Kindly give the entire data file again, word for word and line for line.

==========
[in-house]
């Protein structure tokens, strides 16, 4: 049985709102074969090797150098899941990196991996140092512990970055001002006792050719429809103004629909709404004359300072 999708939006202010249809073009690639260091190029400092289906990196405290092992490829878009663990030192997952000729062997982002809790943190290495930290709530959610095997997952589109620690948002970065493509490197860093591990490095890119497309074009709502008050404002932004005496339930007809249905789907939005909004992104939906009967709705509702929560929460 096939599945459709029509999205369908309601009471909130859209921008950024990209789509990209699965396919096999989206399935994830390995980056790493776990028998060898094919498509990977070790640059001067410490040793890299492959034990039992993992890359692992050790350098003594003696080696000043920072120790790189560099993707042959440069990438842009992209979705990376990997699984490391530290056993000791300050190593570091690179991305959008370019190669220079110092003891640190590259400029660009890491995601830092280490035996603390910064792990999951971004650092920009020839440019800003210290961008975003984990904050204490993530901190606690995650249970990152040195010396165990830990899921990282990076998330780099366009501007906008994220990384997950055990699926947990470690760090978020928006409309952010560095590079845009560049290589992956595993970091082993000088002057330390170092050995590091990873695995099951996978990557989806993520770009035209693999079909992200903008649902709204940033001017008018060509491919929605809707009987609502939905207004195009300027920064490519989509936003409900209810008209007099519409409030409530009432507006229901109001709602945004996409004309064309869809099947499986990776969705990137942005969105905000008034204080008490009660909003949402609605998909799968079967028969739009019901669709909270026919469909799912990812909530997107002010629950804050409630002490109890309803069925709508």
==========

[in-house]
């Protein structure tokens, strides 16, 4: 049985709102074969090797150098899941990196991996140092512990970055001002006792050719429809103004629909709404004359300072 999708939006202010249809073009690639260091190029400092289906990196405290092992490829878009663990030192997952000729062997982002809790943190290495930290709530959610095997997952589109620690948002970065493509490197860093591990490095890119497309074009709502008050404002932004005496339930007809249905789907939005909004992104939906009967709705509702929560929460 096939599945459709029509999205369908309601009471909130859209921008950024990209789509990209699965396919096999989206399935994830390995980056790493776990028998060898094919498509990977070790640059001067410490040793890299492959034990039992993992890359692992050790350098003594003696080696000043920072120790790189560099993707042959440069990438842009992209979705990376990997699984490391530290056993000791300050190593570091690179991305959008370019190669220079110092003891640190590259400029660009890491995601830092280490035996603390910064792990999951971004650092920009020839440019800003210290961008975003984990904050204490993530901190606690995650249970990152040195010396165990830990899921990282990076998330780099366009501007906008994220990384997950055990699926947990470690760090978020928006409309952010560095590079845009560049290589992956595993970091082993000088002057330390170092050995590091990873695995099951996978990557989806993520770009035209693999079909992200903008649902709204940033001017008018060509491919929605809707009987609502939905207004195009300027920064490519989509936003409900209810008209007099519409409030409530009432507006229901109001709602945004996409004309064309869809099947499986990776969705990137942005969105905000008034204080008490009660909003949402609605998909799968079967028969739009019901669709909270026919469909799912990812909530997107002010629950804050409630002490109890309803069925709508």